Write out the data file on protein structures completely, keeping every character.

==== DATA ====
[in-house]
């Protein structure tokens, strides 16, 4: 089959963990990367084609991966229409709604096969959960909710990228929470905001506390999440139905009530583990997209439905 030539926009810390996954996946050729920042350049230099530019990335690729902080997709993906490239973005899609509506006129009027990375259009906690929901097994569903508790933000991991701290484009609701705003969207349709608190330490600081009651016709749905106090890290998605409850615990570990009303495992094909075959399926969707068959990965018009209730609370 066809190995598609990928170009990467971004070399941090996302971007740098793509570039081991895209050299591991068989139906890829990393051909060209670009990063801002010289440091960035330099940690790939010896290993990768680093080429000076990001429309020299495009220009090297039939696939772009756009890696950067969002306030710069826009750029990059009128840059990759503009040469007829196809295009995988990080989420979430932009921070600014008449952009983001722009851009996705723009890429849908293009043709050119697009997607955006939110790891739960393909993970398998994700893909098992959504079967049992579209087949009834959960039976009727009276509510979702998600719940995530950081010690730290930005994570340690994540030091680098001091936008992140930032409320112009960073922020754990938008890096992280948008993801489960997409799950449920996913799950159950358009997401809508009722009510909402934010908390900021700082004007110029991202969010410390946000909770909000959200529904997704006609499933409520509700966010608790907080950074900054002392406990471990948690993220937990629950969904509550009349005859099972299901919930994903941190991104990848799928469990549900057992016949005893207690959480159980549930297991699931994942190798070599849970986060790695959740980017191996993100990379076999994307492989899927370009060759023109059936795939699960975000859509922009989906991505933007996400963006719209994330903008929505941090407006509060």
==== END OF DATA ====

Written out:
[in-house]
């Protein structure tokens, strides 16, 4: 089959963990990367084609991966229409709604096969959960909710990228929470905001506390999440139905009530583990997209439905 030539926009810390996954996946050729920042350049230099530019990335690729902080997709993906490239973005899609509506006129009027990375259009906690929901097994569903508790933000991991701290484009609701705003969207349709608190330490600081009651016709749905106090890290998605409850615990570990009303495992094909075959399926969707068959990965018009209730609370 066809190995598609990928170009990467971004070399941090996302971007740098793509570039081991895209050299591991068989139906890829990393051909060209670009990063801002010289440091960035330099940690790939010896290993990768680093080429000076990001429309020299495009220009090297039939696939772009756009890696950067969002306030710069826009750029990059009128840059990759503009040469007829196809295009995988990080989420979430932009921070600014008449952009983001722009851009996705723009890429849908293009043709050119697009997607955006939110790891739960393909993970398998994700893909098992959504079967049992579209087949009834959960039976009727009276509510979702998600719940995530950081010690730290930005994570340690994540030091680098001091936008992140930032409320112009960073922020754990938008890096992280948008993801489960997409799950449920996913799950159950358009997401809508009722009510909402934010908390900021700082004007110029991202969010410390946000909770909000959200529904997704006609499933409520509700966010608790907080950074900054002392406990471990948690993220937990629950969904509550009349005859099972299901919930994903941190991104990848799928469990549900057992016949005893207690959480159980549930297991699931994942190798070599849970986060790695959740980017191996993100990379076999994307492989899927370009060759023109059936795939699960975000859509922009989906991505933007996400963006719209994330903008929505941090407006509060």